Geochemistry, soils and cardiovascular diseases

Experientia. 1987 Jan 15;43(1):68-74. doi: 10.1007/BF01940356.


The hypothesis is presented that deficiencies or excesses in the content or availability of trace elements in rocks and soils, or in water flowing through them, may be a possible cause of certain chronic diseases, including cardiovascular ones. The geographic distribution of cardiovascular diseases is often associated with geochemical differences. This trend is particularly evident in the United States and in Europe, with higher rates for cardiovascular mortality in areas underlain by soils that are poor in most essential trace elements. Confirmation of this trend is found in connection with the degree of mineralization of local water supplies. Areas that are served by soft waters usually show higher rates of cardiovascular mortality and other forms of cardiovascular pathology, compared with the areas that are served by hard waters. Such a negative association between water hardness and cardiovascular pathology is evident in many countries, both industrialized and developing ones.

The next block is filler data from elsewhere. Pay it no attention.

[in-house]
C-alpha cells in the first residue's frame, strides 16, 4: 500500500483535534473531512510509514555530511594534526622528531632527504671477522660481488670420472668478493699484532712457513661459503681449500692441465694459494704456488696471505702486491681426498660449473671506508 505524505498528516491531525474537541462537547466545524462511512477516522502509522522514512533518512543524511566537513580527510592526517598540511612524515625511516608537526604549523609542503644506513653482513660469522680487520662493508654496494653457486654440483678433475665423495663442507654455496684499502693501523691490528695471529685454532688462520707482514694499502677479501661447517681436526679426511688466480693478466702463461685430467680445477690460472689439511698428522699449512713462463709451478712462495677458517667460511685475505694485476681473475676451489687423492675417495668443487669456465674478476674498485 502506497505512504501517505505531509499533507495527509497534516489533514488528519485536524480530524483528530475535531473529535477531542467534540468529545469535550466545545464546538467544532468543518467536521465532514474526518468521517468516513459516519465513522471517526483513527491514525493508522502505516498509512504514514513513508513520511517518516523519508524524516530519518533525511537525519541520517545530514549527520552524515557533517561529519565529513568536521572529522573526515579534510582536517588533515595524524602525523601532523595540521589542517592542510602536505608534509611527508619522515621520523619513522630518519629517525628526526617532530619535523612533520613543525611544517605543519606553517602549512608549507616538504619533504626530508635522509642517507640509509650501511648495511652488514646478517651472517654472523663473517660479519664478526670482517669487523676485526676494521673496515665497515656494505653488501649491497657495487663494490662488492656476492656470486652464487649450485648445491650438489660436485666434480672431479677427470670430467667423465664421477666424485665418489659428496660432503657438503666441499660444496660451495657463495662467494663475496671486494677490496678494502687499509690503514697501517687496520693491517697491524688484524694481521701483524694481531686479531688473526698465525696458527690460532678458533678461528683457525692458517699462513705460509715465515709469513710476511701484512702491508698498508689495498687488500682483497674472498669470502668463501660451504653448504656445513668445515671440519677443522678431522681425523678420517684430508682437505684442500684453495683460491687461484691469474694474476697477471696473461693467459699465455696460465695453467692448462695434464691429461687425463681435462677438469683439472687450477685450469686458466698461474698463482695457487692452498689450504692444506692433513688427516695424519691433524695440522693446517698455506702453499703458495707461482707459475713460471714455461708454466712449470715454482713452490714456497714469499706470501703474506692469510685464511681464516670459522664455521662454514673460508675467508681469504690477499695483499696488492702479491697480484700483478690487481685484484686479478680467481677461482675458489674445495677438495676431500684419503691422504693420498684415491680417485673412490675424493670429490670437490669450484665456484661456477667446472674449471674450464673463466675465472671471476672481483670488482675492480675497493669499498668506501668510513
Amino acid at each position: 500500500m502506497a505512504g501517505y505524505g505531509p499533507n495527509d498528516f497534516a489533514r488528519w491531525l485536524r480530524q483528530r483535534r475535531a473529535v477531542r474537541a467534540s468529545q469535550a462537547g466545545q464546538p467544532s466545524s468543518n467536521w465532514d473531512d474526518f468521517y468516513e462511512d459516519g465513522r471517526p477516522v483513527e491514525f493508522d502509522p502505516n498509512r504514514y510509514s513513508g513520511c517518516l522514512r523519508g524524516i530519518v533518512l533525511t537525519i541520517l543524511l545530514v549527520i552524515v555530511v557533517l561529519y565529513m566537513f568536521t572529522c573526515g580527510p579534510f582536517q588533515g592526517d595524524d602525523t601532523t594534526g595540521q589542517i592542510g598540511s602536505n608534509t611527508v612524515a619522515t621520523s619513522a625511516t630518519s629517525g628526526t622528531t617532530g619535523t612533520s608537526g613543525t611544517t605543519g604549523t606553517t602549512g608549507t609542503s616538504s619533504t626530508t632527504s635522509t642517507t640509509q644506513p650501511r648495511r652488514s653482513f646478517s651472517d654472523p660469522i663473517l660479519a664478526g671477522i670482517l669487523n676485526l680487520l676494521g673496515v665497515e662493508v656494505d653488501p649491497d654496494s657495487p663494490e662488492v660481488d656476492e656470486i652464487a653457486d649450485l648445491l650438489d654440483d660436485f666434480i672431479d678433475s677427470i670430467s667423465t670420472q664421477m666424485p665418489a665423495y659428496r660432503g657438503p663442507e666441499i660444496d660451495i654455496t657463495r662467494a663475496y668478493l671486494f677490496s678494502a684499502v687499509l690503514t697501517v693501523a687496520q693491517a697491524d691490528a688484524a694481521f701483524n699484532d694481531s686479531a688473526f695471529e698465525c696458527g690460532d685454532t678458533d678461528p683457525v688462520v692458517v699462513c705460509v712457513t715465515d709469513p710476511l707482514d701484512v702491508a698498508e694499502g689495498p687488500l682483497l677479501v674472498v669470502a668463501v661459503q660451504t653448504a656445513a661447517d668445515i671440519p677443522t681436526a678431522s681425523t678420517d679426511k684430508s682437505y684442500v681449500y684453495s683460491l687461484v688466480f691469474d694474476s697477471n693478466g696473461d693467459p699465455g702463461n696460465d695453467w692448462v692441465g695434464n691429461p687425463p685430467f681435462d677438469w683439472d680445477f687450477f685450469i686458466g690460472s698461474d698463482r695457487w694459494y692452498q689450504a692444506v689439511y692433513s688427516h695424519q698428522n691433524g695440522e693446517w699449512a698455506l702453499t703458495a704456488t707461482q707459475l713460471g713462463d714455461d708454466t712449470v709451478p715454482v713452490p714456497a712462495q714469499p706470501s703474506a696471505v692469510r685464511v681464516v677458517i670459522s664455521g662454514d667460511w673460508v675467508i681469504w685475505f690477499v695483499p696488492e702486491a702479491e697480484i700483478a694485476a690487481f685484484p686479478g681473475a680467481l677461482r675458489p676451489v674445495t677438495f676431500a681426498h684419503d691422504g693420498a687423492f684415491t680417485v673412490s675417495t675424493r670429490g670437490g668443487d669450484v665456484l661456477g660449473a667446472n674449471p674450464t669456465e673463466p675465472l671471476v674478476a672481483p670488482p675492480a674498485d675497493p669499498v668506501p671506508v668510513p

MeSH terms

  • Cardiovascular Diseases / epidemiology*
  • Cardiovascular Diseases / etiology
  • Cardiovascular Diseases / mortality
  • Europe
  • Geological Phenomena
  • Geology*
  • Humans
  • Myocardial Infarction / epidemiology
  • Myocardial Infarction / etiology
  • Selenium / analysis
  • Soil* / analysis
  • Water / analysis


  • Soil
  • Water
  • Selenium